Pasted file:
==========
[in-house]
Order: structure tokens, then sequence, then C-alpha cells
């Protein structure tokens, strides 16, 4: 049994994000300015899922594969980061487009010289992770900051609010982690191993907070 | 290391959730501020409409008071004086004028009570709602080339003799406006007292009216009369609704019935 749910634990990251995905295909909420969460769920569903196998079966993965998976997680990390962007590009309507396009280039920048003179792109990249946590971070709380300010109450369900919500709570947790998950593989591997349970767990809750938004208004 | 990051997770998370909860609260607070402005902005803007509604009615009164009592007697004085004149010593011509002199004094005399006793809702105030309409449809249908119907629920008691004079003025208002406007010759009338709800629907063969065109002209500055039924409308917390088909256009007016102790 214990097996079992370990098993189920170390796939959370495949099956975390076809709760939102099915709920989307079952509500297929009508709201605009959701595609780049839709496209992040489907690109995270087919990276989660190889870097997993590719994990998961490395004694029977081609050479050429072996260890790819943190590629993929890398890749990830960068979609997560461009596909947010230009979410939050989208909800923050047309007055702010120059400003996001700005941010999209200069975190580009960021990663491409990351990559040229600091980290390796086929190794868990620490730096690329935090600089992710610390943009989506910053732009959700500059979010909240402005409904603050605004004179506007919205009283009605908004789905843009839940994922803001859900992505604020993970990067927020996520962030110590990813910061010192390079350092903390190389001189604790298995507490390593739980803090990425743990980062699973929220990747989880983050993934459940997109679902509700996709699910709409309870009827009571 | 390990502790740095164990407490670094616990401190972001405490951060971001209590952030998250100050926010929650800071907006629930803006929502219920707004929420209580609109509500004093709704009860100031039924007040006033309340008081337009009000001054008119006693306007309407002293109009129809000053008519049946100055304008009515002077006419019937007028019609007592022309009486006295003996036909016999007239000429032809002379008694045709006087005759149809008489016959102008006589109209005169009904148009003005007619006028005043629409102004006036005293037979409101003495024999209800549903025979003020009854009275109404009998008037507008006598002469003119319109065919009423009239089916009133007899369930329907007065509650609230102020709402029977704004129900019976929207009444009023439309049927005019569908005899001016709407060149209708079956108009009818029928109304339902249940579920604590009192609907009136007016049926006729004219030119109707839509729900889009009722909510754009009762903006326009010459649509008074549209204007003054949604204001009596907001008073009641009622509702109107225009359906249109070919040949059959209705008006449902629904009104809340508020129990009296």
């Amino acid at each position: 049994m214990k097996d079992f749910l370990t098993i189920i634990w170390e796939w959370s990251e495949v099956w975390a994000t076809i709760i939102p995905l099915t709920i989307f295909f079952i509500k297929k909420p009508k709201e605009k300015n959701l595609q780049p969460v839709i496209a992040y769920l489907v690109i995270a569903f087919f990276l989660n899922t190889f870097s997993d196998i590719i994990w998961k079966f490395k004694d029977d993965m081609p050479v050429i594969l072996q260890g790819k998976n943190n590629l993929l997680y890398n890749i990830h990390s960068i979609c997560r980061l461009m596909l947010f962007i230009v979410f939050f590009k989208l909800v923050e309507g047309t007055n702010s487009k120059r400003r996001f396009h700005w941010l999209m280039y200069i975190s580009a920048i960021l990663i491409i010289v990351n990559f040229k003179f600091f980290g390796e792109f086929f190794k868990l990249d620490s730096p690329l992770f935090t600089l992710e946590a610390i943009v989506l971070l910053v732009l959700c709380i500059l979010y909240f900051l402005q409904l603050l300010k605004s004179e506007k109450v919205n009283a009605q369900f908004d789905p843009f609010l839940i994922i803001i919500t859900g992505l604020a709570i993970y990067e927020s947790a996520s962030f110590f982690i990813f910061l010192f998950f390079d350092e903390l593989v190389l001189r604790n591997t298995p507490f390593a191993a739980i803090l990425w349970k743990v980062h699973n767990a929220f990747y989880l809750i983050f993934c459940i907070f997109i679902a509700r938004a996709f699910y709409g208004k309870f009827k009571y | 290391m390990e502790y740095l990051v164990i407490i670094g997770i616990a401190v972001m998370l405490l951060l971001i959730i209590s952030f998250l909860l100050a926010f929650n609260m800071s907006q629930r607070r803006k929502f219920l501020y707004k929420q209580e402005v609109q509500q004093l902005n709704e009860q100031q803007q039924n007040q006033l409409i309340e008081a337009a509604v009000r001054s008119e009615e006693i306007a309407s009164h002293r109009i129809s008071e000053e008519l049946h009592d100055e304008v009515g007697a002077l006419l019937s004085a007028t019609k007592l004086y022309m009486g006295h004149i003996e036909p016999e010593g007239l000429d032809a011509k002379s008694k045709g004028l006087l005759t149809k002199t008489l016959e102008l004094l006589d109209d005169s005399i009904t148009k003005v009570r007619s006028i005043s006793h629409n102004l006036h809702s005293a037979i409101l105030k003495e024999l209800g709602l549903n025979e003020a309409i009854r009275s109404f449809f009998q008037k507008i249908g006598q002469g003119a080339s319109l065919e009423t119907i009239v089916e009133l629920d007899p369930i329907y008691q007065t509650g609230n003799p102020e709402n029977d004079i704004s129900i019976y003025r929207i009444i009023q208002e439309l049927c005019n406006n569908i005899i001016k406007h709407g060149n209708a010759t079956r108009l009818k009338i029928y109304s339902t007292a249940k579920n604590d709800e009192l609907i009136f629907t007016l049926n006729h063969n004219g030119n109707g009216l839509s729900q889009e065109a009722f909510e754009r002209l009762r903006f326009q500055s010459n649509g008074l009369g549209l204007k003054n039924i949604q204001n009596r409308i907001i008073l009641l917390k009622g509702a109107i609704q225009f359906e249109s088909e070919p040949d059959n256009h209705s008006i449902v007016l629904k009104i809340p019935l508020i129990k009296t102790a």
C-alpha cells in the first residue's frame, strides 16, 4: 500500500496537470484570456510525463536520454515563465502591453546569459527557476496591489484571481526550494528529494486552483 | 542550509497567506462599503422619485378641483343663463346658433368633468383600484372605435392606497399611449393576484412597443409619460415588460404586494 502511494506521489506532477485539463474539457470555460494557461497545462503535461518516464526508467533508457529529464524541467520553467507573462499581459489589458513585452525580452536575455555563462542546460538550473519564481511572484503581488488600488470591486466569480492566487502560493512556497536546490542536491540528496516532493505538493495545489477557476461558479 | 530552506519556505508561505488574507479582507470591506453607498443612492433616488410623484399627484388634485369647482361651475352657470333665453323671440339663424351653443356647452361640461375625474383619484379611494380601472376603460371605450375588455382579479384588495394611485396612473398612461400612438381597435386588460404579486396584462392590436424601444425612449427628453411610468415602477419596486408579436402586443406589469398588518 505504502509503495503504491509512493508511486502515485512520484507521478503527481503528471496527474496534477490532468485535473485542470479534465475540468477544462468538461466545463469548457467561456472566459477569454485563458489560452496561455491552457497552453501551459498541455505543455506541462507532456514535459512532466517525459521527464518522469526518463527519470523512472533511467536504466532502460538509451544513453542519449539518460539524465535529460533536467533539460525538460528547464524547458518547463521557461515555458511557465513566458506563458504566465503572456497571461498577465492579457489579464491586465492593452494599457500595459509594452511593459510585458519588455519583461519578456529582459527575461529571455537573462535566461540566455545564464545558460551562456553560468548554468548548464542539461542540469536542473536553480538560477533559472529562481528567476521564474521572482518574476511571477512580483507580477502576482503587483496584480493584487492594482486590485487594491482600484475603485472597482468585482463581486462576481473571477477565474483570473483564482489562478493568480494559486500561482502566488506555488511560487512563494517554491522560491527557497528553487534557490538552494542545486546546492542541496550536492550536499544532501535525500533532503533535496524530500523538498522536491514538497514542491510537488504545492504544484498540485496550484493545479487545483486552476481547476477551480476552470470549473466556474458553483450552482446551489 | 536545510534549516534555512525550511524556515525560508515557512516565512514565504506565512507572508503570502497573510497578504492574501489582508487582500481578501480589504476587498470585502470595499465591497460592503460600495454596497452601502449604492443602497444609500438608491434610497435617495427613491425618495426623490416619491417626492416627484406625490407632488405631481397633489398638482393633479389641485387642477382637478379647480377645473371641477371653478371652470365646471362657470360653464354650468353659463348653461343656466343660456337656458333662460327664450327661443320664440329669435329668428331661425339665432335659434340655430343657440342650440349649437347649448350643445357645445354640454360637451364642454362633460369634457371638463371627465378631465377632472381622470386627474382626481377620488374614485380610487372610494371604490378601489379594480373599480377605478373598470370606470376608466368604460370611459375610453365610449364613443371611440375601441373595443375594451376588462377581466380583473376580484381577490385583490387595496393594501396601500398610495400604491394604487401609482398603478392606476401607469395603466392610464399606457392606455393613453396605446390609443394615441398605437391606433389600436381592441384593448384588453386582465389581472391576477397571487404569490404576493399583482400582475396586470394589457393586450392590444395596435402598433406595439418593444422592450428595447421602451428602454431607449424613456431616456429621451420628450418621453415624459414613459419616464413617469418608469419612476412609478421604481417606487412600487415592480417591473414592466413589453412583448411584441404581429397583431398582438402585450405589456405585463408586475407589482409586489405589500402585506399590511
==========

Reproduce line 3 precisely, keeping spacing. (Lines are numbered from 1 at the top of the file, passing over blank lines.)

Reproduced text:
């Protein structure tokens, strides 16, 4: 049994994000300015899922594969980061487009010289992770900051609010982690191993907070 | 290391959730501020409409008071004086004028009570709602080339003799406006007292009216009369609704019935 749910634990990251995905295909909420969460769920569903196998079966993965998976997680990390962007590009309507396009280039920048003179792109990249946590971070709380300010109450369900919500709570947790998950593989591997349970767990809750938004208004 | 990051997770998370909860609260607070402005902005803007509604009615009164009592007697004085004149010593011509002199004094005399006793809702105030309409449809249908119907629920008691004079003025208002406007010759009338709800629907063969065109002209500055039924409308917390088909256009007016102790 214990097996079992370990098993189920170390796939959370495949099956975390076809709760939102099915709920989307079952509500297929009508709201605009959701595609780049839709496209992040489907690109995270087919990276989660190889870097997993590719994990998961490395004694029977081609050479050429072996260890790819943190590629993929890398890749990830960068979609997560461009596909947010230009979410939050989208909800923050047309007055702010120059400003996001700005941010999209200069975190580009960021990663491409990351990559040229600091980290390796086929190794868990620490730096690329935090600089992710610390943009989506910053732009959700500059979010909240402005409904603050605004004179506007919205009283009605908004789905843009839940994922803001859900992505604020993970990067927020996520962030110590990813910061010192390079350092903390190389001189604790298995507490390593739980803090990425743990980062699973929220990747989880983050993934459940997109679902509700996709699910709409309870009827009571 | 390990502790740095164990407490670094616990401190972001405490951060971001209590952030998250100050926010929650800071907006629930803006929502219920707004929420209580609109509500004093709704009860100031039924007040006033309340008081337009009000001054008119006693306007309407002293109009129809000053008519049946100055304008009515002077006419019937007028019609007592022309009486006295003996036909016999007239000429032809002379008694045709006087005759149809008489016959102008006589109209005169009904148009003005007619006028005043629409102004006036005293037979409101003495024999209800549903025979003020009854009275109404009998008037507008006598002469003119319109065919009423009239089916009133007899369930329907007065509650609230102020709402029977704004129900019976929207009444009023439309049927005019569908005899001016709407060149209708079956108009009818029928109304339902249940579920604590009192609907009136007016049926006729004219030119109707839509729900889009009722909510754009009762903006326009010459649509008074549209204007003054949604204001009596907001008073009641009622509702109107225009359906249109070919040949059959209705008006449902629904009104809340508020129990009296």